Her sister Lelia passed away in 1947. She was laid to rest in the same cemetery as Elizabeth and husband Jack. Neither sister had children.

Annie Elizabeth Ford Shope passed away on June 9, 1954, in Asheville. She was 70 years old. The cause of death was mesenteric thrombosis, a blood clot formed where blood is drained from the small intestine, which caused gangrene of her small intestine.

Mrs. Shope Dies In City

Mrs. W.E. (Jack) Shope of 61 Center Ave., died in an Asheville hospital yesterday following a brief illness.

She was the former Miss Annie Elizabeth Ford, daughter of Jesse Manley and Sarah Anderson Ford.

Funeral services will be conducted at 3 p.m. tomorrow in the chapel of Morris-Lineberry-Black Funeral Home.

The Rev. H.B. Dendy, pastor of the Weaverville Presbyterian Church, will officiate. Burial will be in Lewis Memorial Park.

Mrs. Shope had resided in Asheville since 1909 and served in World War I as an Army nurse.

For seven years, Mrs. Shope was an officer in the North Carolina Department of the American Legion. She served for 10 years as historian of the Kiffin Rockwell (now Rockwell-Ballew) Post of the American Legion.

Mrs. Shope was married in May, 1919, to W.E. Shope.

Surviving are the husband; two brothers, Samuel T. Ford of Nashville, Tenn., and Gilbert T. Ford, of Oneco, Fla.
“Mrs. Shope Dies in City.” Asheville Citizen-Times (Asheville, NC), 10 June 1954, p. 3.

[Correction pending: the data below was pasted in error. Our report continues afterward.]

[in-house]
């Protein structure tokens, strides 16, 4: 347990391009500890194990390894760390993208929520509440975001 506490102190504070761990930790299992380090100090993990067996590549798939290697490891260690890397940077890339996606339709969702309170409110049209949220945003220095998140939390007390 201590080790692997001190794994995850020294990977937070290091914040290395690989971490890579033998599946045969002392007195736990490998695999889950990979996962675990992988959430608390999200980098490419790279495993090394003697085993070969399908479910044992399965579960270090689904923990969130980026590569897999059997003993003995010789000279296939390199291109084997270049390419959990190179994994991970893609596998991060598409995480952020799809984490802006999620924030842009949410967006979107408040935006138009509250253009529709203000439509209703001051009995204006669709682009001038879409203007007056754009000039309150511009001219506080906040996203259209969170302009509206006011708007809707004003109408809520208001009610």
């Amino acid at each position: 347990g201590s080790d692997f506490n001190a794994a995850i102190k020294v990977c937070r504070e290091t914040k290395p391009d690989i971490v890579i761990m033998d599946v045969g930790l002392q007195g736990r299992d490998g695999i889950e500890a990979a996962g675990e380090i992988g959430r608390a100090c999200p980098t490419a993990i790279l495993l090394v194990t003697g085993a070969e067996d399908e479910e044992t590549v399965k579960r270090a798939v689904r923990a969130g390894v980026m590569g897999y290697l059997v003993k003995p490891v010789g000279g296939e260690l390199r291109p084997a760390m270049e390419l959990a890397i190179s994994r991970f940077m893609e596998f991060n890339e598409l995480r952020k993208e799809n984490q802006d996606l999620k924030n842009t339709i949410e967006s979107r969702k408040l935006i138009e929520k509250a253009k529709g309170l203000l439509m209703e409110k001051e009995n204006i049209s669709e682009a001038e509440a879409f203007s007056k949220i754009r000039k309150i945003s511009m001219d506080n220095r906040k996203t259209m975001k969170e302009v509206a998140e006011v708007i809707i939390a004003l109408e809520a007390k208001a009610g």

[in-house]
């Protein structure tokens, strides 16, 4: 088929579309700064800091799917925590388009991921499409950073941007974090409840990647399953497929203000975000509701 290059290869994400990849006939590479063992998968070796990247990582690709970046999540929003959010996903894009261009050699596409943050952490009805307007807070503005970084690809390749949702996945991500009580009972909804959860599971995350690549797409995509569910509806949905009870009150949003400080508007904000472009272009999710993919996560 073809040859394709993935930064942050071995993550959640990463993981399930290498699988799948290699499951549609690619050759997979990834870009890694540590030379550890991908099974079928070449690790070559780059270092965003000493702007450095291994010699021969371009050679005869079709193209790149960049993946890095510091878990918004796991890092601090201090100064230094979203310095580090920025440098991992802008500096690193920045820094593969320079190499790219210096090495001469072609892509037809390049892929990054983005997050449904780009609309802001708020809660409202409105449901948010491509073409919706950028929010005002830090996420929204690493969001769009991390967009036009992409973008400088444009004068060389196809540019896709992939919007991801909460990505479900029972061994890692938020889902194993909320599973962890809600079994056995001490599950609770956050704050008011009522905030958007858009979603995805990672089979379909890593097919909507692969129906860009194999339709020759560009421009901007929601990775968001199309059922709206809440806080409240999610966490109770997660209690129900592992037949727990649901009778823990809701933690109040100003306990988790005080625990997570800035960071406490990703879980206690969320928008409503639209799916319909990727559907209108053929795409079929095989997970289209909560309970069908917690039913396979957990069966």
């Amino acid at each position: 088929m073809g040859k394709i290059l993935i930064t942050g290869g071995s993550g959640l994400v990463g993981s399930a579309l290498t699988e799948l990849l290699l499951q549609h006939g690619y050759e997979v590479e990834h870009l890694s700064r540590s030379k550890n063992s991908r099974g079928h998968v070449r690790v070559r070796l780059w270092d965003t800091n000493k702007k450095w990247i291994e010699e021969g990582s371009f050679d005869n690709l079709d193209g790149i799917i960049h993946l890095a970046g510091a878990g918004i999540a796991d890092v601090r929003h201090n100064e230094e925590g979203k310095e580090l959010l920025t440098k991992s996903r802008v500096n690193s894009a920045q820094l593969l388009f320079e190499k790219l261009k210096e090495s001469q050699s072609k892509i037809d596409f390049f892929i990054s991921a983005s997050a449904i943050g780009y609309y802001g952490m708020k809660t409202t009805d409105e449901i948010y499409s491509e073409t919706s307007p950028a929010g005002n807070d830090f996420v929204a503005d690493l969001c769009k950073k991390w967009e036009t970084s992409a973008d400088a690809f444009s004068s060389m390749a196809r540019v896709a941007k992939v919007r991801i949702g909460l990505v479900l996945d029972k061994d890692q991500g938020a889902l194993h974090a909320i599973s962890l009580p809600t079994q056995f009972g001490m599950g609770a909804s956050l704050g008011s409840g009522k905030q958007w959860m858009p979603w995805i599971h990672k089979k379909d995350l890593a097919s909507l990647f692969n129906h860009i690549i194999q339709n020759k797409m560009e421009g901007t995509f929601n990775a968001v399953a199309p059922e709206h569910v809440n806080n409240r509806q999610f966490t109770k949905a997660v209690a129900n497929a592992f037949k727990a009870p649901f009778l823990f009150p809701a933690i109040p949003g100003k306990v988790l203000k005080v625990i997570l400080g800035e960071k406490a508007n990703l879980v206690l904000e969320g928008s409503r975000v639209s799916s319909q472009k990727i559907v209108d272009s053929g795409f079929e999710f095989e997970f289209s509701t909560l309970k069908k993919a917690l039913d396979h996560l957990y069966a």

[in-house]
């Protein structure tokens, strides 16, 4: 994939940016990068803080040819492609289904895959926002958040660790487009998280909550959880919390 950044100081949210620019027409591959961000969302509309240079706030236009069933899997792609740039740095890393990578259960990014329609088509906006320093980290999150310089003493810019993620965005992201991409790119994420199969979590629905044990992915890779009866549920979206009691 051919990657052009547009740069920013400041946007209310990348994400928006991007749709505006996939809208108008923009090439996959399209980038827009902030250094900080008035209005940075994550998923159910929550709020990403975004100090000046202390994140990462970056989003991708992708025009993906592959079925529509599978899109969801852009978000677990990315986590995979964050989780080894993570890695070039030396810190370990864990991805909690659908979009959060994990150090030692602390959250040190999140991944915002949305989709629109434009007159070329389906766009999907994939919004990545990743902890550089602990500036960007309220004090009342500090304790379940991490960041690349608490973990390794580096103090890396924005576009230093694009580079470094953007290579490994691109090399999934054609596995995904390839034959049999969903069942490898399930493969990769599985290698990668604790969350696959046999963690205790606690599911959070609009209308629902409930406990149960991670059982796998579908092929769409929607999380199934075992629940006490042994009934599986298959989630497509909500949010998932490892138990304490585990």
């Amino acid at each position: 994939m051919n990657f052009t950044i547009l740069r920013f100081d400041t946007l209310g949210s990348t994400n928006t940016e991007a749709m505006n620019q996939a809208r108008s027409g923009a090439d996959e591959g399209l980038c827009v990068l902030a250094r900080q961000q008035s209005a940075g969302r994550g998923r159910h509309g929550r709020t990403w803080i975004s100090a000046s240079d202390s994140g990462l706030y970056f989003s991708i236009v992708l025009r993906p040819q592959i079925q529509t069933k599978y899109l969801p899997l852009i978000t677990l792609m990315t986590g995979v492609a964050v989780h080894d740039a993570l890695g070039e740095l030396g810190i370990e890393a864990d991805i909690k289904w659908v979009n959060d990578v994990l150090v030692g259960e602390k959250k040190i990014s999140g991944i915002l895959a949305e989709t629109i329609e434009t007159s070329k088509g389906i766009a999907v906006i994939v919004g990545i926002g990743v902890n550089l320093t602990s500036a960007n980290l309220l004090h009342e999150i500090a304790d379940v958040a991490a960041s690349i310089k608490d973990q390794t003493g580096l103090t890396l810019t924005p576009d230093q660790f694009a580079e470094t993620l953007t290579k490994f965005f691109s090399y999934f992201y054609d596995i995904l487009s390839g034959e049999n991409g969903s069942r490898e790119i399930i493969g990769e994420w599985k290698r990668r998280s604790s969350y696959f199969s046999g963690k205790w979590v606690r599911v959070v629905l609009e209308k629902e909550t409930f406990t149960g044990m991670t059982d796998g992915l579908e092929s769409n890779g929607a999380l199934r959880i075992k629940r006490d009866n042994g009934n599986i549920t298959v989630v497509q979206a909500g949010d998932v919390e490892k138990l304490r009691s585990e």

She was laid to rest in Lewis Memorial Park in Asheville with her sister Lelia. Her husband Jack was laid to rest there the following year. Elizabeth and her sister Lelia were eligible for a military headstone or flat marker. No application was found. There are no photographs to verify.

If you would like to help us honor Annie Elizabeth Ford Shope or another Brunswick County WWI veteran, please use the following links:

Click here for the announcement: Announcement: Honor a Brunswick County World War I Veteran
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WWI Fort Caswell Nurse Profile: Jean P. Dennis 1892-1925

To view this or another nurse profile at any time, click the “WWI Profile” link beside the nurse’s name on Fort Caswell WWI Nurses, which is also accessible by the blue button on the top right of the webpage.

Source of photo: “Jean Dennis Heyen Dead.” The Evening News (Wilkes-Barre, PA), 9 Mar. 1925, p. 27.
Jean Priscilla Dennis Heyen
Ashley, PA
Army Nurse Corps
Served:
March 20, 1918 – August 6, 1919
Fort Caswell, US Army Post Hospital:
March 20, 1918 – November 1918
Overseas:
November 15, 1918 – July 6, 1919

Jean Priscilla Dennis was born and raised in Ashley, PA, a town one mile from Wilkes-Barre and about 60 miles NNW from Allentown, PA. There is a family tree in FamilySearch. Her middle name was never specified, but was eventually found on the WWI VA Index.

The 1900 Census shows “Jennie” age 8, the oldest of two, the other a son. Her father was an engineer for the railroad. Both children were attending school.

In 1910, Jennie, age 18, was a dressmaker in a shop. The next year, the 1911 Ashley City Directory listed her as a student, presumably at Wilkes-Barre Business College [Source: obituary]. Her younger brother and father are also listed.